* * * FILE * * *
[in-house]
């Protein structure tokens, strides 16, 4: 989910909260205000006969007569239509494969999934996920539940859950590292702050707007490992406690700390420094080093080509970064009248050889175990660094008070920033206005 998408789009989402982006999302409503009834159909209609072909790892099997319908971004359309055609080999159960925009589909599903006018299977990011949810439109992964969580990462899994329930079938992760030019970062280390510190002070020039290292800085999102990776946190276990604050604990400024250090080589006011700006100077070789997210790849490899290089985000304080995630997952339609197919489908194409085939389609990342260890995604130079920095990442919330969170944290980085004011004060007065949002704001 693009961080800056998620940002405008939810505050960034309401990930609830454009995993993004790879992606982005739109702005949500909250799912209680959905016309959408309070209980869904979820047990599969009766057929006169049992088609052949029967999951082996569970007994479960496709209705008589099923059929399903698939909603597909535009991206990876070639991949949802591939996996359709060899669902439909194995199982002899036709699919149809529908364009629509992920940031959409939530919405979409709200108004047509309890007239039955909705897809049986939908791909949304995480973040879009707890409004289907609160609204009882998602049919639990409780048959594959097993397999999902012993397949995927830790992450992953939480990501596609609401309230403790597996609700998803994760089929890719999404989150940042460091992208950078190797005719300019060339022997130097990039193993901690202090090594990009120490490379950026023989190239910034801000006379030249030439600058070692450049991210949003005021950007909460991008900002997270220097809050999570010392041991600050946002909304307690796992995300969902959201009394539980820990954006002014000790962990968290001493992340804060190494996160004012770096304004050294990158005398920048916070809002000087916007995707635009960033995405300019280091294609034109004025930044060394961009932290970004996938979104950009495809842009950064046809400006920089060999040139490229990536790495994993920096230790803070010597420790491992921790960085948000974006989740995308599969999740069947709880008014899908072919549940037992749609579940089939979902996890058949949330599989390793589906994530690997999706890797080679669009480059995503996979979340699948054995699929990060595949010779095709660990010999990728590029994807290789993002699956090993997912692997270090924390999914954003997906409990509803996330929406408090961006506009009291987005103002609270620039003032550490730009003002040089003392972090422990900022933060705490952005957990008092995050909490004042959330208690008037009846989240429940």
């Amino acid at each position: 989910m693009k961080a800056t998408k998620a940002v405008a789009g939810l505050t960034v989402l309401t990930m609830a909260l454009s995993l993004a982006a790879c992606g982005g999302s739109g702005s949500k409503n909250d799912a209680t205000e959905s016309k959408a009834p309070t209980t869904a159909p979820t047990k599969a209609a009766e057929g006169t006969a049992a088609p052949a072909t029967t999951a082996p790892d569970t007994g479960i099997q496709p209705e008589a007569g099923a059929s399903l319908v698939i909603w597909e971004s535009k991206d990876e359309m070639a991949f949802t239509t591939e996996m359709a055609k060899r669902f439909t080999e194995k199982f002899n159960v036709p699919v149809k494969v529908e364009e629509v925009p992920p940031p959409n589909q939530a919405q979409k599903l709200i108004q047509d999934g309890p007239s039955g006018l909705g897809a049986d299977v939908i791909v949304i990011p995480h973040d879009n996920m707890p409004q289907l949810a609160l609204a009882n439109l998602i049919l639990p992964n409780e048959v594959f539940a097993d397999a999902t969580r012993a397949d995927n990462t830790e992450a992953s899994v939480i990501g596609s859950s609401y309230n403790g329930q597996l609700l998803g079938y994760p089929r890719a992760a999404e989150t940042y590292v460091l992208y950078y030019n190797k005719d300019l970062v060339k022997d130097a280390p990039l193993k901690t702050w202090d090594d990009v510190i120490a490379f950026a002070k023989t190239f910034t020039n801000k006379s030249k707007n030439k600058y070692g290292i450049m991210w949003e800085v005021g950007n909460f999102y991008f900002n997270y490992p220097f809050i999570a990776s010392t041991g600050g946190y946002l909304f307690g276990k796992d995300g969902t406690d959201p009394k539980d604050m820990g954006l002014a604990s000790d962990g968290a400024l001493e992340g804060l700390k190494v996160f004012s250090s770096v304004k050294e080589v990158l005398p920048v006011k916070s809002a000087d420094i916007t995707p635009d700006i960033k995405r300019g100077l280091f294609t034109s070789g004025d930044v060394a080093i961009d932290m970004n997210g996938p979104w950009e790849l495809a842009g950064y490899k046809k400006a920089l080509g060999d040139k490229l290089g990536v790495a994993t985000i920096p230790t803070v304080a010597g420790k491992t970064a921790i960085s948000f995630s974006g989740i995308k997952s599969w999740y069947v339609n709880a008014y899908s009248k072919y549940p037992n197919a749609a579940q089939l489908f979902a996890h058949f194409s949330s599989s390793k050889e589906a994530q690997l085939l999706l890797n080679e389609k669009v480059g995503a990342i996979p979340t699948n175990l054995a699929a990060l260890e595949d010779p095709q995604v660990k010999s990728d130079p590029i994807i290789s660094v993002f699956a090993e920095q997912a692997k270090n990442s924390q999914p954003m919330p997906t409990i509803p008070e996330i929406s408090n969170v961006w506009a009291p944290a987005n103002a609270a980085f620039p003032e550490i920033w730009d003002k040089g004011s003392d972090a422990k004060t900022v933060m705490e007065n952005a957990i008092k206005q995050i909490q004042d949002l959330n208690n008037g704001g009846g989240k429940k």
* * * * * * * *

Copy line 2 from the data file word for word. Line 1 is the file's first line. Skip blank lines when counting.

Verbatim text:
């Protein structure tokens, strides 16, 4: 989910909260205000006969007569239509494969999934996920539940859950590292702050707007490992406690700390420094080093080509970064009248050889175990660094008070920033206005 998408789009989402982006999302409503009834159909209609072909790892099997319908971004359309055609080999159960925009589909599903006018299977990011949810439109992964969580990462899994329930079938992760030019970062280390510190002070020039290292800085999102990776946190276990604050604990400024250090080589006011700006100077070789997210790849490899290089985000304080995630997952339609197919489908194409085939389609990342260890995604130079920095990442919330969170944290980085004011004060007065949002704001 693009961080800056998620940002405008939810505050960034309401990930609830454009995993993004790879992606982005739109702005949500909250799912209680959905016309959408309070209980869904979820047990599969009766057929006169049992088609052949029967999951082996569970007994479960496709209705008589099923059929399903698939909603597909535009991206990876070639991949949802591939996996359709060899669902439909194995199982002899036709699919149809529908364009629509992920940031959409939530919405979409709200108004047509309890007239039955909705897809049986939908791909949304995480973040879009707890409004289907609160609204009882998602049919639990409780048959594959097993397999999902012993397949995927830790992450992953939480990501596609609401309230403790597996609700998803994760089929890719999404989150940042460091992208950078190797005719300019060339022997130097990039193993901690202090090594990009120490490379950026023989190239910034801000006379030249030439600058070692450049991210949003005021950007909460991008900002997270220097809050999570010392041991600050946002909304307690796992995300969902959201009394539980820990954006002014000790962990968290001493992340804060190494996160004012770096304004050294990158005398920048916070809002000087916007995707635009960033995405300019280091294609034109004025930044060394961009932290970004996938979104950009495809842009950064046809400006920089060999040139490229990536790495994993920096230790803070010597420790491992921790960085948000974006989740995308599969999740069947709880008014899908072919549940037992749609579940089939979902996890058949949330599989390793589906994530690997999706890797080679669009480059995503996979979340699948054995699929990060595949010779095709660990010999990728590029994807290789993002699956090993997912692997270090924390999914954003997906409990509803996330929406408090961006506009009291987005103002609270620039003032550490730009003002040089003392972090422990900022933060705490952005957990008092995050909490004042959330208690008037009846989240429940």